How California is taking a page out of Arizona’s book to tackle extreme heat
The Arizona Department of Health Services reports 670 heat related emergency room visits across the state so far this year.
Last year, there were nearly 3,300, but the state and its cities have been working to build resiliency when it comes to heat, and to try to mitigate its impact.
Braden Kay was at the forefront of a lot of those efforts. He was Tempe’s sustainability and resilience director, and he’s now the extreme heat and community resilience program manager at the Office of Planning and Research in the state of California.
He says his new job entails getting funding out for both planning and implementation projects for cities and towns, counties and tribes, so they can invest in programs like public awareness and infrastructure like cool playgrounds and bigger urban forestry programs.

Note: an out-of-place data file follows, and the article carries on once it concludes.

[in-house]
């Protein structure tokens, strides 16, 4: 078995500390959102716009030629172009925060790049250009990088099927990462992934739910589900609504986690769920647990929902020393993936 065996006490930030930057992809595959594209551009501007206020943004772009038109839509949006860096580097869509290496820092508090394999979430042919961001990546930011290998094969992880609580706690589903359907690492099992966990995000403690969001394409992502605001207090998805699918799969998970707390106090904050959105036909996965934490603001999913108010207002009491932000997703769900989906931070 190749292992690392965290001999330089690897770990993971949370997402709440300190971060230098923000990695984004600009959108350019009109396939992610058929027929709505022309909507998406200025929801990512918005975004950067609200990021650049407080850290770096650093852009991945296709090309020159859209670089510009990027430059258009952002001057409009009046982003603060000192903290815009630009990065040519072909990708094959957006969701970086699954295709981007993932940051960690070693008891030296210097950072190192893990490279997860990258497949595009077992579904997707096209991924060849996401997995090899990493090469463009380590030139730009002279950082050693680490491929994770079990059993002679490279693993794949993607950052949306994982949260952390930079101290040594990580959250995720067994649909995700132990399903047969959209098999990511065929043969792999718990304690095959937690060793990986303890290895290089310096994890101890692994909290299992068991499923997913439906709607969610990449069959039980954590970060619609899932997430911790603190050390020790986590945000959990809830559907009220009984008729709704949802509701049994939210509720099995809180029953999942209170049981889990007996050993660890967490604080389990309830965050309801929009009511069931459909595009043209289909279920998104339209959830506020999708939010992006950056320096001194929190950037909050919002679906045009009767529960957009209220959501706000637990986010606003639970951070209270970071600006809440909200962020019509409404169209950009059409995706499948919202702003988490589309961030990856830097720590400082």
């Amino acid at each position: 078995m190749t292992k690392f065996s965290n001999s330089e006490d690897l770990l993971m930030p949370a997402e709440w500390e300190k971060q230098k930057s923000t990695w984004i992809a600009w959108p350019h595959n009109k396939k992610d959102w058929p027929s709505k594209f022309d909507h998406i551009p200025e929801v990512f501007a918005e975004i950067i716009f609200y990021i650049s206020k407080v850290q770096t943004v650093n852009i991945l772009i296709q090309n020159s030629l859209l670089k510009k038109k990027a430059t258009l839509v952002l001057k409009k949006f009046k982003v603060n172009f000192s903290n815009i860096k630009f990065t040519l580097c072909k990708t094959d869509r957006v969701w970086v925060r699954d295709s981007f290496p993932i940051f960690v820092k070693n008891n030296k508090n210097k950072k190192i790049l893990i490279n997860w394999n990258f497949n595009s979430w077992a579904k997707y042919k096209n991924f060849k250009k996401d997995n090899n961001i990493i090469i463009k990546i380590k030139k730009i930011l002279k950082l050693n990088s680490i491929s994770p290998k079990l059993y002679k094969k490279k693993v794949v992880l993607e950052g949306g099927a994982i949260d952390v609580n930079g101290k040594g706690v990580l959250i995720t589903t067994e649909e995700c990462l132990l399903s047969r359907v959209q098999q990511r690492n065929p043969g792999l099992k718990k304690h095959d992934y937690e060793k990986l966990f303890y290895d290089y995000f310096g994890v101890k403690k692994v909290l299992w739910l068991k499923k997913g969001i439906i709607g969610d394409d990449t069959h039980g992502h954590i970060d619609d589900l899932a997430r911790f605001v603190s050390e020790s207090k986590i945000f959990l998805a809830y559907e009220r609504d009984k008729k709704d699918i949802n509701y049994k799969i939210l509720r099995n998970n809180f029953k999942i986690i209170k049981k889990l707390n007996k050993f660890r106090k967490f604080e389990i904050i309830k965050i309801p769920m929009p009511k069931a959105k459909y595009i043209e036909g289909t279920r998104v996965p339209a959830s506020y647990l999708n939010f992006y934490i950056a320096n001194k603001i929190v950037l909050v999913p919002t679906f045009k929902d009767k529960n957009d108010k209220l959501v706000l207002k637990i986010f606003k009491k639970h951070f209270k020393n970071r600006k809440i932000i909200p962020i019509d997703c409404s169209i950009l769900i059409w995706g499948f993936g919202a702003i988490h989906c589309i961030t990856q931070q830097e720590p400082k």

His department also works with other state agencies to update California’s extreme heat action plan and the state’s heat warning system, among other projects. Kay spoke with The Show about what he's doing now on a statewide level and how it compares to what he used to do on a city-wide level in Tempe.